Study Shows Risk of Death from Mesothelioma Varies by Type
A new study shows that the risk of death from mesothelioma varies by type. In the cohort mortality study, published in the Journal of Occupational and Environmental Medicine, the research team reported that they used an exposure index to evaluate individual cumulative exposure as a proxy of asbestos dose and evaluated the change in cancer mortality patterns following an extended period from the end of exposure. Standardized mortality ratios (SMRs) were calculated for “several causes of death stratified by latency, cumulative exposure, and time since last exposure (TSLE),” the team wrote.
“We observed a peak and then a decrease in SMR for lung, pleural, and peritoneal cancer.” For cumulative exposure, the researchers “observed a peak and then a decrease in SMR for lung and pleural cancer, but not for peritoneal cancer.” TSLE pleural cancer SMR “peaked at 20 to 29 years, then decreased,” while “peritoneal cancer SMR reached a plateau after 20 years and lung cancer mortality was in excess in each class.”
The research team concluded that they discovered different patterns in mortality in the main asbestos-related tumors.
Early Mesothelioma Diagnosis and Outcomes
While there is no cure for mesothelioma, the disease can be treated—especially if it’s caught early. The American Cancer Society (ACS) reports that the disease is easiest to treat and has the best outcomes if it's found early—when it's small and hasn't spread. However, says the ACS, in many cases the disease is not diagnosed “until it’s big enough to cause problems and a person goes to a doctor for help.” The good news is—things are changing.
Researchers are currently studying early detection tests that could help find mesothelioma earlier and in its most treatable stages. While numerous early detection tests are currently in varying stages of development, several of the most promising tests include:
- MESOMARK, the world’s first serum-based biomarker sensitive for mesothelioma
- SOMAmer (Slow Off-rate Modified Aptamer (SOMAmer) proteomic test), which measures a panel of 13 biomarkers to detect mesothelioma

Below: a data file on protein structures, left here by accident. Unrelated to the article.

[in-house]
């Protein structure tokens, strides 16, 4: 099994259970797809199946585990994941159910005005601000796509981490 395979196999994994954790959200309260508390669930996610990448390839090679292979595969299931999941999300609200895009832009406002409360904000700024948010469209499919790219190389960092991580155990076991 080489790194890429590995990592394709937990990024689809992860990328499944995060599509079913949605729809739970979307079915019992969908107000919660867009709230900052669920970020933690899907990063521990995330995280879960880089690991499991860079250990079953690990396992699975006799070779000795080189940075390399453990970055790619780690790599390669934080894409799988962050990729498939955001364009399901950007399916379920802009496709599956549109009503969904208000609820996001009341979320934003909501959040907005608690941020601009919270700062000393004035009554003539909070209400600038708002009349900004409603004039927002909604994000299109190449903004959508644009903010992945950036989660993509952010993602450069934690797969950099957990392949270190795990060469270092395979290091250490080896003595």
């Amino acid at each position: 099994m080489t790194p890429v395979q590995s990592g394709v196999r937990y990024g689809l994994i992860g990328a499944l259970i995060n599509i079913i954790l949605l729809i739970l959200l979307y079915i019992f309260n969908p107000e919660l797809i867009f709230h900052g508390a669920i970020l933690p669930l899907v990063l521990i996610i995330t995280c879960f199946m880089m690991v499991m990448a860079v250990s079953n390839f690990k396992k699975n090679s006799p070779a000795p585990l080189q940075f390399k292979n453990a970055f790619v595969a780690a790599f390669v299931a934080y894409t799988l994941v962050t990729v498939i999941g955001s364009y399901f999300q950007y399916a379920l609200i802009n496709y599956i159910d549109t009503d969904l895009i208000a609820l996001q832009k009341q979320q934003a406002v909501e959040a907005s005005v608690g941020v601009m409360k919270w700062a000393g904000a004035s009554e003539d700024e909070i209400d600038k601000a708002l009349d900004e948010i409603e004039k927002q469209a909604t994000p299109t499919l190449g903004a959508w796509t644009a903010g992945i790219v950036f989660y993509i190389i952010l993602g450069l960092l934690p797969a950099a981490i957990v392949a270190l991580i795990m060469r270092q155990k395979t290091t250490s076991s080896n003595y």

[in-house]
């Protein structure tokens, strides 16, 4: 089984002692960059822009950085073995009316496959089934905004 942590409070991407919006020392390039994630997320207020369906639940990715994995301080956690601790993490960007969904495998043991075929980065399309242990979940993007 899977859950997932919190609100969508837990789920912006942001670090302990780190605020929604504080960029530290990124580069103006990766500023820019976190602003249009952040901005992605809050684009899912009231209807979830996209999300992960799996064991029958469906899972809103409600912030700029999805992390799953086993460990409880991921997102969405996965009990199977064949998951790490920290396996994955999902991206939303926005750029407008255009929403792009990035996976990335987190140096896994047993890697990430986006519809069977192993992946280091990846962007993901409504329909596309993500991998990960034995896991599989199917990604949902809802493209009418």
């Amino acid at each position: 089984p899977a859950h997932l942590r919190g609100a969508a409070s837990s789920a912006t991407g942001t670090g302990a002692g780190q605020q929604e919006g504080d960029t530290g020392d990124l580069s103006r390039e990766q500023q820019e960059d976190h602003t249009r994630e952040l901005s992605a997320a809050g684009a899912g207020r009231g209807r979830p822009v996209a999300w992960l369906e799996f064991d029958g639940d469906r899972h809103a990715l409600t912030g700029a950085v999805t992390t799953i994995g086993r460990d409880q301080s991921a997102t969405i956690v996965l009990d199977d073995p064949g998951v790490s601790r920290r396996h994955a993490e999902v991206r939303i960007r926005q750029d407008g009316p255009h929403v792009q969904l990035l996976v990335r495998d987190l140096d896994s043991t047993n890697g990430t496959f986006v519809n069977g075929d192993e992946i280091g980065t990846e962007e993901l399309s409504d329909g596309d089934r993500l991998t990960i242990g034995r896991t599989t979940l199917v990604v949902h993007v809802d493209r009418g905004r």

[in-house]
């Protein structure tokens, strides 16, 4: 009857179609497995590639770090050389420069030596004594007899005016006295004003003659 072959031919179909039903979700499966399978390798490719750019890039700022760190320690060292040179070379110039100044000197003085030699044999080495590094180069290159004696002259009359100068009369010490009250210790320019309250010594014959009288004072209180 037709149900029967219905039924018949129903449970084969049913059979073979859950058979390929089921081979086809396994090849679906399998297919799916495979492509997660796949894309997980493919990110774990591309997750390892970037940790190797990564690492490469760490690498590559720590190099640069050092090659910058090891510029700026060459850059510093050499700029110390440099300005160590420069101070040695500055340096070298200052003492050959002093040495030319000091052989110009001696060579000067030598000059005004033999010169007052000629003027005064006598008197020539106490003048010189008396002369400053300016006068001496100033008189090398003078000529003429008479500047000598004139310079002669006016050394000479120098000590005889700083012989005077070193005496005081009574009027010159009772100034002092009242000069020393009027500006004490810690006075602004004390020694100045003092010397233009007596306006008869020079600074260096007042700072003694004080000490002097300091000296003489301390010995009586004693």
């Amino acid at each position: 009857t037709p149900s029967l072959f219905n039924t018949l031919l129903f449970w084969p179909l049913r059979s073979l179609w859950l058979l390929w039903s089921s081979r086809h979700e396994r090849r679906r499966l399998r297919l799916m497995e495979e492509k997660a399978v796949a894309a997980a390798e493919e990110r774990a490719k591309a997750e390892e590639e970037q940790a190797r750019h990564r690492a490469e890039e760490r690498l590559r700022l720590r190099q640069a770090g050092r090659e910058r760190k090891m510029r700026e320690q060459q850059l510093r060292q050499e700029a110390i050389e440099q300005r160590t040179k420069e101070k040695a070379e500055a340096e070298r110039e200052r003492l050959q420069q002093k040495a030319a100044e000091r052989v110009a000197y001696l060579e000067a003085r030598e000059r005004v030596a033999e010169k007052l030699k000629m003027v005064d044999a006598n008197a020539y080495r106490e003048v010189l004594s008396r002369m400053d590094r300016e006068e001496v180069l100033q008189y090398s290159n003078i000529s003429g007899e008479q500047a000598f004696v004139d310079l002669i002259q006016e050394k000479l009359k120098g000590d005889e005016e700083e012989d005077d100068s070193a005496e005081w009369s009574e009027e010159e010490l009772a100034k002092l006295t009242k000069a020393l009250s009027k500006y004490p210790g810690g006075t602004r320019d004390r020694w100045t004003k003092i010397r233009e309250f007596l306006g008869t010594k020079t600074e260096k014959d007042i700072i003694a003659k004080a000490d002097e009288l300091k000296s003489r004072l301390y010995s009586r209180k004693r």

- Fibulin-3 Test, which can detect mesothelioma early and the progression of mesothelioma
- Human MPF Elisa Kit, which measures megakaryocyte potentiating factor (MPF)—a protein encoded in the mesothelin (MSLN) gene
In addition to early detection, the ACS says survival rates for mesothelioma patients are grouped based on age, overall health, how resectable the cancer is, and how well the cancer responds to treatment. Other factors can also affect the patient’s outlook.
Thanks to early detection and treatments that have improved dramatically over time, people now being diagnosed with mesothelioma may have a better outlook than current figures show, reports the ACS. Current survival rates “are based on people who were diagnosed and treated at least five years earlier.” A lot has changed since then.
If you have been exposed to asbestos, don’t hesitate. Even if you have no symptoms, see your doctor right away. Your doctor can refer you to a mesothelioma specialist who will evaluate your history, administer tests, and establish a lifelong monitoring plan. This will give your doctors the best opportunity to catch the disease early. See your doctor to assess your risk today.
Cuccaro, Francesco MD, Anna Maria Nannavecchia and Stefano Silvestri. “Mortality for Mesothelioma and Lung Cancer in a Cohort of Asbestos Cement Workers in BARI (Italy): Time Related Aspects of Exposure.” JOEM. Journal of Occupational and Environmental Medicine, May 2019. Web. 05 Jul. 2019.
“Survival Rates for Mesothelioma.” Cancer.org. American Cancer Society, Inc., 2019. Web. 05 Jul. 2019
“What’s New in Malignant Mesothelioma Research?” Cancer.org. American Cancer Society, Inc., 2019. Web. 05 Jul. 2019.